July 2019
Volume 60, Issue 9
Open Access
ARVO Annual Meeting Abstract  |   July 2019
Automatic Deep Learning OCT Analysis Algorithm Reliably Reproduces Expert-Evaluated Outcome of a Randomized Clinical Trial for Macular Telangiectasia Type 2 Treatment
Author Affiliations & Notes
  • Jessica Loo
    Biomedical Engineering, Duke University, Durham, North Carolina, United States
  • Traci E Clemons
    Ophthalmology, Emmes, Rockville, Maryland, United States
  • Emily Y Chew
    Epidemiology and Clinical Applications, National Eye Institute, Bethesda, Maryland, United States
  • Martin Friedlander
    Molecular Medicine, The Scripps Research Institute, La Jolla, California, United States
    The Lowy Medical Research Institute, La Jolla, California, United States
  • Glenn J Jaffe
    Ophthalmology, Duke University Eye Center, Durham, North Carolina, United States
  • Sina Farsiu
    Biomedical Engineering, Duke University, Durham, North Carolina, United States
    Ophthalmology, Duke University Eye Center, Durham, North Carolina, United States
  • Footnotes
    Commercial Relationships   Jessica Loo, None; Traci Clemons, None; Emily Chew, None; Martin Friedlander, None; Glenn Jaffe, Heidelberg Engineering (C); Sina Farsiu, Google (R)
  • Footnotes
    Support  The Lowy Medical Research Institute, National Institutes of Health (R01 EY022691 and P30 EY005722), Google Faculty Research Award, and 2018 Unrestricted Grant from Research to Prevent Blindness
Investigative Ophthalmology & Visual Science July 2019, Vol.60, 1449. doi:https://doi.org/
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    • Get Citation

      Jessica Loo, Traci E Clemons, Emily Y Chew, Martin Friedlander, Glenn J Jaffe, Sina Farsiu; Automatic Deep Learning OCT Analysis Algorithm Reliably Reproduces Expert-Evaluated Outcome of a Randomized Clinical Trial for Macular Telangiectasia Type 2 Treatment. Invest. Ophthalmol. Vis. Sci. 2019;60(9):1449. doi: https://doi.org/.

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      © ARVO (1962-2015); The Authors (2016-present)

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Abstract

Purpose : To evaluate the efficacy of an automatic OCT image analysis algorithm for measuring the outcome of a clinical trial for MacTel2 treatment.

Methods : The dataset consisted of 99 eyes from 67 participants enrolled in the international, multicenter, randomized, phase 2 clinical trial of ciliary neurotrophic factor (CNTF) for the treatment of MacTel2 (NCT01949324) [1]. Each eye received either a CNTF implant or sham treatment.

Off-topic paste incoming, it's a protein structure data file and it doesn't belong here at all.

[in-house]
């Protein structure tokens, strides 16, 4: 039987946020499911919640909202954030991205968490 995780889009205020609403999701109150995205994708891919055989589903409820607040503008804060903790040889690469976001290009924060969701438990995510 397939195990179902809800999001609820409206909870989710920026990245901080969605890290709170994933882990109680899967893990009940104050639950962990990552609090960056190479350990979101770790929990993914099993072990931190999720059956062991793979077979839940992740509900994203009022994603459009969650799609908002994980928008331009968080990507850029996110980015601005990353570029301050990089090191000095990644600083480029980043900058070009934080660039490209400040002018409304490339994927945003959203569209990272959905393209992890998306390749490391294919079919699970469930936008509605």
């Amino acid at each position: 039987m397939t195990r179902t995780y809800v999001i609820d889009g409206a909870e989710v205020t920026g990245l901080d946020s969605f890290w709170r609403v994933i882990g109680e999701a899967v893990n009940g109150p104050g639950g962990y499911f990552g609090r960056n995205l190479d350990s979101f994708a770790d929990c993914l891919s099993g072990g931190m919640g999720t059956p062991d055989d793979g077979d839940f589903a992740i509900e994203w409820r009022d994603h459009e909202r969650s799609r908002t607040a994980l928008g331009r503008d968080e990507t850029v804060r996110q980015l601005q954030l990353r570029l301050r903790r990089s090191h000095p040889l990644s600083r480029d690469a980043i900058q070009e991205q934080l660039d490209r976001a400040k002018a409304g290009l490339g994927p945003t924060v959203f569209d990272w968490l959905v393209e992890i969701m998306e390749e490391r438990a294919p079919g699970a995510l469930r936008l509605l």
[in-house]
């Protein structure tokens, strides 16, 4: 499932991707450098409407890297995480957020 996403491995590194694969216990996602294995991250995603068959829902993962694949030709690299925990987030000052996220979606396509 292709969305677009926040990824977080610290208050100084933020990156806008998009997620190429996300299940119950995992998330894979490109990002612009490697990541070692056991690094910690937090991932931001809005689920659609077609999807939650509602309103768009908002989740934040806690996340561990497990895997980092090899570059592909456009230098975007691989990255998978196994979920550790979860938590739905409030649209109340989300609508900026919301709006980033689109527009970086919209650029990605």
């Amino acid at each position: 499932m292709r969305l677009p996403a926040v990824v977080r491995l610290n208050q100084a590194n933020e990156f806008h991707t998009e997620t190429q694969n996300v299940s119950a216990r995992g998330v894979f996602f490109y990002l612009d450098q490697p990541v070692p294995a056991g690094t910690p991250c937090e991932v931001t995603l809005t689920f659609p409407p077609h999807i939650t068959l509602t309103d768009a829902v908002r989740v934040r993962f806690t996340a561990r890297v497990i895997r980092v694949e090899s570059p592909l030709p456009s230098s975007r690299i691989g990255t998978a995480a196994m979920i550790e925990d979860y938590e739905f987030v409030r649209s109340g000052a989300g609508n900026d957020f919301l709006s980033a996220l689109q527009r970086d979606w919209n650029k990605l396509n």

The ellipsoid zone (EZ) defects area were measured using both manual (by expert Readers) and automatic (by our recently-published algorithm [2]) segmentation methods, on OCT images captured at Baseline and Month 24. The Readers and the algorithm development team were masked to treatment groups. The primary outcome measure was the change in EZ defects area from Baseline to Month 24 for each eye. A mixed effects model was used to compute the mean difference in change between the two treatment groups, and the corresponding one-sided p-values. This analysis excluded seven eyes from five participants that were later found to meet the clinical trial exclusion criteria [1].

[1] E. Y. Chew, et al. Ophthalmology, (IN PRESS), 2018. https://doi.org/10.1016/j.ophtha.2018.09.041
[2] J. Loo, et al. Biomed. Opt. Express 9(6), 2681-2698, 2018. https://doi.org/10.1364/BOE.9.002681

Results : There was excellent correlation (Pearson’s r = 0.90) between the change in EZ defects area measured by both methods across all eyes. The mean difference between the CNTF and sham treatment groups measured by manual and automatic segmentation methods were 0.065 ± 0.033 mm2 (p = 0.025) and 0.072 ± 0.035 mm2 (p = 0.021), respectively.

Conclusions : The mean difference between CNTF and sham groups measured by both methods were similar and statistically significant at the 95% confidence level, indicating that the CNTF implant slowed down the progression of EZ defects. We have demonstrated for the first time that a fully-automatic algorithm can reliably reproduce the expert-evaluated outcome in a clinical trial for an ophthalmic treatment. This automatic method has the potential to replace manual EZ area measurement, which is expensive, laborious, subjective, and prone to human error.

This abstract was presented at the 2019 ARVO Annual Meeting, held in Vancouver, Canada, April 28 - May 2, 2019.

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